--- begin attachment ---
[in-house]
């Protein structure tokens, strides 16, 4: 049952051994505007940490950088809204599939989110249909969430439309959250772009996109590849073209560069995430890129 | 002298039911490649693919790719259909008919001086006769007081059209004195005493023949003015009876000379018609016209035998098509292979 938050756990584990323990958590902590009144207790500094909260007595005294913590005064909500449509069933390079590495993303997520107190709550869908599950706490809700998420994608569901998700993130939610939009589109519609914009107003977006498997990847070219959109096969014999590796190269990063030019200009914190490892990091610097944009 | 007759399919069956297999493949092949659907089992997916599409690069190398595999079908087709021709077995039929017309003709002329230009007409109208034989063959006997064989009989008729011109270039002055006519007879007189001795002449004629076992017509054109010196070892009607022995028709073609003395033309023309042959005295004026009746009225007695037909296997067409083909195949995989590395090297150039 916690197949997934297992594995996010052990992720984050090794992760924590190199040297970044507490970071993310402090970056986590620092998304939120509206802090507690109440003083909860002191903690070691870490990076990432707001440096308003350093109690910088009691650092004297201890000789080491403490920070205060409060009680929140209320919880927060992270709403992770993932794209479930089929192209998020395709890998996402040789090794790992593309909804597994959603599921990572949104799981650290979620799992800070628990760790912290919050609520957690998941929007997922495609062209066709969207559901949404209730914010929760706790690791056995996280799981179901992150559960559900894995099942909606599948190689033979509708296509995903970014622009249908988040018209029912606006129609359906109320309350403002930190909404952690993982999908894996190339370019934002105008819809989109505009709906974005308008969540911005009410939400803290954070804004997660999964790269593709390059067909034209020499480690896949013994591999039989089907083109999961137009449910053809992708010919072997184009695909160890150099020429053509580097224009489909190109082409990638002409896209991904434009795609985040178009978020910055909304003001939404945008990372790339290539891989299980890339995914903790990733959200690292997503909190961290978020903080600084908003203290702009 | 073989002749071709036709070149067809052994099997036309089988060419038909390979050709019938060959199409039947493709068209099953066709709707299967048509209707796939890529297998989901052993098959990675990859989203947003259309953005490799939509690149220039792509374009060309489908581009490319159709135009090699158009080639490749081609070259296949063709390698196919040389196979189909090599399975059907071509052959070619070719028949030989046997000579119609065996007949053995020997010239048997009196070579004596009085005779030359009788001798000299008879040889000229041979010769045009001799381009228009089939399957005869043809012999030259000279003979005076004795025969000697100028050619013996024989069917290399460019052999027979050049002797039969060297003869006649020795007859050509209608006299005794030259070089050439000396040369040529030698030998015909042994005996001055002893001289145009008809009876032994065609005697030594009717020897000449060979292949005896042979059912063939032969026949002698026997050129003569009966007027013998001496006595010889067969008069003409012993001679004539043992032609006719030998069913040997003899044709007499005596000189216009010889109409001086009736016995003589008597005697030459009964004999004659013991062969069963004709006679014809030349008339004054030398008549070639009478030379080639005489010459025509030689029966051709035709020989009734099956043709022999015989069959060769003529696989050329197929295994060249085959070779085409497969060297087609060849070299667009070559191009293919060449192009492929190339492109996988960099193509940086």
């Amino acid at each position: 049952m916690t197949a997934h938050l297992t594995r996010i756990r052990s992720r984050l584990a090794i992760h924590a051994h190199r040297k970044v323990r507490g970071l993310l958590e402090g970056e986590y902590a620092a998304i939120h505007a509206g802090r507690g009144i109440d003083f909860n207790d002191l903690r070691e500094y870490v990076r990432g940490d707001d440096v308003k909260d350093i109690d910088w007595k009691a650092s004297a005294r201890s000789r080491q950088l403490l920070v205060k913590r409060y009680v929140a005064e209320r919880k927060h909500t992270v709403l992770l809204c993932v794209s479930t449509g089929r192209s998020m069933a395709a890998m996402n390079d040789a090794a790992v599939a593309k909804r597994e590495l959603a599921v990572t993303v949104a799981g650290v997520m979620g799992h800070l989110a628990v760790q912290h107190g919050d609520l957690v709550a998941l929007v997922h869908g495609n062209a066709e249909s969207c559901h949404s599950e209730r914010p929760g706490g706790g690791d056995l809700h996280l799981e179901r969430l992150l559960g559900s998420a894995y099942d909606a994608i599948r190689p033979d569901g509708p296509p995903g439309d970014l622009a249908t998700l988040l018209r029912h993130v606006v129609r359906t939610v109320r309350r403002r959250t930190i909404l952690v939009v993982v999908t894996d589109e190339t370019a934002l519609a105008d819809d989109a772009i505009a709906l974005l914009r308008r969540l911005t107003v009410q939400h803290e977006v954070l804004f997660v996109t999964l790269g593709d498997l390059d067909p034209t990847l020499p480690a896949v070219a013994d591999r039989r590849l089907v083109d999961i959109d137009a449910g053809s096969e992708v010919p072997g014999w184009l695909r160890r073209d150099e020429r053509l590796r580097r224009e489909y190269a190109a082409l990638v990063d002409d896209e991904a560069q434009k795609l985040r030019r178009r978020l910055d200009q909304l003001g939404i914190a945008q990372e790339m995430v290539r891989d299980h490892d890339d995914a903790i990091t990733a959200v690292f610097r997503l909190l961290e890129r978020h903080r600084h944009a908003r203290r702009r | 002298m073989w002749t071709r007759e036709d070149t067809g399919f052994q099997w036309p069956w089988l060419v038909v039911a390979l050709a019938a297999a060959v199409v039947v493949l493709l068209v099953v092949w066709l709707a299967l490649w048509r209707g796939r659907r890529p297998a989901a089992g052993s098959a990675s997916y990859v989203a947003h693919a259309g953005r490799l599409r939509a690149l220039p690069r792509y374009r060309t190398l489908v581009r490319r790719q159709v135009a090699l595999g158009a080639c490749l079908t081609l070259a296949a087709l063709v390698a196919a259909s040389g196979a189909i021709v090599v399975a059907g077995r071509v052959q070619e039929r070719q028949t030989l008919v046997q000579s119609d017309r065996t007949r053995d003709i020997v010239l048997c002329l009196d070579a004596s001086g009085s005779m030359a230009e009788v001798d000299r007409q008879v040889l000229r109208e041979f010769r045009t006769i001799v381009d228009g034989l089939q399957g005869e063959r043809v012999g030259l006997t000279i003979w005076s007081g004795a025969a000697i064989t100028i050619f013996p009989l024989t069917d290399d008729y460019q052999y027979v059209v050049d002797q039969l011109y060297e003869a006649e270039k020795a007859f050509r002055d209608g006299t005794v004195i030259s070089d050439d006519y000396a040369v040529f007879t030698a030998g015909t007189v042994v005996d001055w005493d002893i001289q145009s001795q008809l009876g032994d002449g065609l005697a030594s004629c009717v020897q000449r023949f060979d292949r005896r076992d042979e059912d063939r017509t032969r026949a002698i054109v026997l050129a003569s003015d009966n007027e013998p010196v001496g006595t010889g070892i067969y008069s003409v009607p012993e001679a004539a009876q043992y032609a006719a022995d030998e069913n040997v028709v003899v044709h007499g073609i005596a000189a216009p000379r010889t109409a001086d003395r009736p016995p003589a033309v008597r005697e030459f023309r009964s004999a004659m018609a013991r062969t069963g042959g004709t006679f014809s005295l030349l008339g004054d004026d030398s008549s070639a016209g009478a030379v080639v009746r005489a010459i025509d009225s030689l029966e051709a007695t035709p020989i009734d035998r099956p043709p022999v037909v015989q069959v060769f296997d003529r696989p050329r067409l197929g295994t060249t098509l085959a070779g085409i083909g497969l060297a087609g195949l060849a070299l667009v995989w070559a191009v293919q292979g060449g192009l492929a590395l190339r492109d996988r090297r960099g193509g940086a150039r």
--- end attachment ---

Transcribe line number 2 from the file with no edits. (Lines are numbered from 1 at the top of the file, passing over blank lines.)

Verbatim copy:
């Protein structure tokens, strides 16, 4: 049952051994505007940490950088809204599939989110249909969430439309959250772009996109590849073209560069995430890129 | 002298039911490649693919790719259909008919001086006769007081059209004195005493023949003015009876000379018609016209035998098509292979 938050756990584990323990958590902590009144207790500094909260007595005294913590005064909500449509069933390079590495993303997520107190709550869908599950706490809700998420994608569901998700993130939610939009589109519609914009107003977006498997990847070219959109096969014999590796190269990063030019200009914190490892990091610097944009 | 007759399919069956297999493949092949659907089992997916599409690069190398595999079908087709021709077995039929017309003709002329230009007409109208034989063959006997064989009989008729011109270039002055006519007879007189001795002449004629076992017509054109010196070892009607022995028709073609003395033309023309042959005295004026009746009225007695037909296997067409083909195949995989590395090297150039 916690197949997934297992594995996010052990992720984050090794992760924590190199040297970044507490970071993310402090970056986590620092998304939120509206802090507690109440003083909860002191903690070691870490990076990432707001440096308003350093109690910088009691650092004297201890000789080491403490920070205060409060009680929140209320919880927060992270709403992770993932794209479930089929192209998020395709890998996402040789090794790992593309909804597994959603599921990572949104799981650290979620799992800070628990760790912290919050609520957690998941929007997922495609062209066709969207559901949404209730914010929760706790690791056995996280799981179901992150559960559900894995099942909606599948190689033979509708296509995903970014622009249908988040018209029912606006129609359906109320309350403002930190909404952690993982999908894996190339370019934002105008819809989109505009709906974005308008969540911005009410939400803290954070804004997660999964790269593709390059067909034209020499480690896949013994591999039989089907083109999961137009449910053809992708010919072997184009695909160890150099020429053509580097224009489909190109082409990638002409896209991904434009795609985040178009978020910055909304003001939404945008990372790339290539891989299980890339995914903790990733959200690292997503909190961290978020903080600084908003203290702009 | 073989002749071709036709070149067809052994099997036309089988060419038909390979050709019938060959199409039947493709068209099953066709709707299967048509209707796939890529297998989901052993098959990675990859989203947003259309953005490799939509690149220039792509374009060309489908581009490319159709135009090699158009080639490749081609070259296949063709390698196919040389196979189909090599399975059907071509052959070619070719028949030989046997000579119609065996007949053995020997010239048997009196070579004596009085005779030359009788001798000299008879040889000229041979010769045009001799381009228009089939399957005869043809012999030259000279003979005076004795025969000697100028050619013996024989069917290399460019052999027979050049002797039969060297003869006649020795007859050509209608006299005794030259070089050439000396040369040529030698030998015909042994005996001055002893001289145009008809009876032994065609005697030594009717020897000449060979292949005896042979059912063939032969026949002698026997050129003569009966007027013998001496006595010889067969008069003409012993001679004539043992032609006719030998069913040997003899044709007499005596000189216009010889109409001086009736016995003589008597005697030459009964004999004659013991062969069963004709006679014809030349008339004054030398008549070639009478030379080639005489010459025509030689029966051709035709020989009734099956043709022999015989069959060769003529696989050329197929295994060249085959070779085409497969060297087609060849070299667009070559191009293919060449192009492929190339492109996988960099193509940086």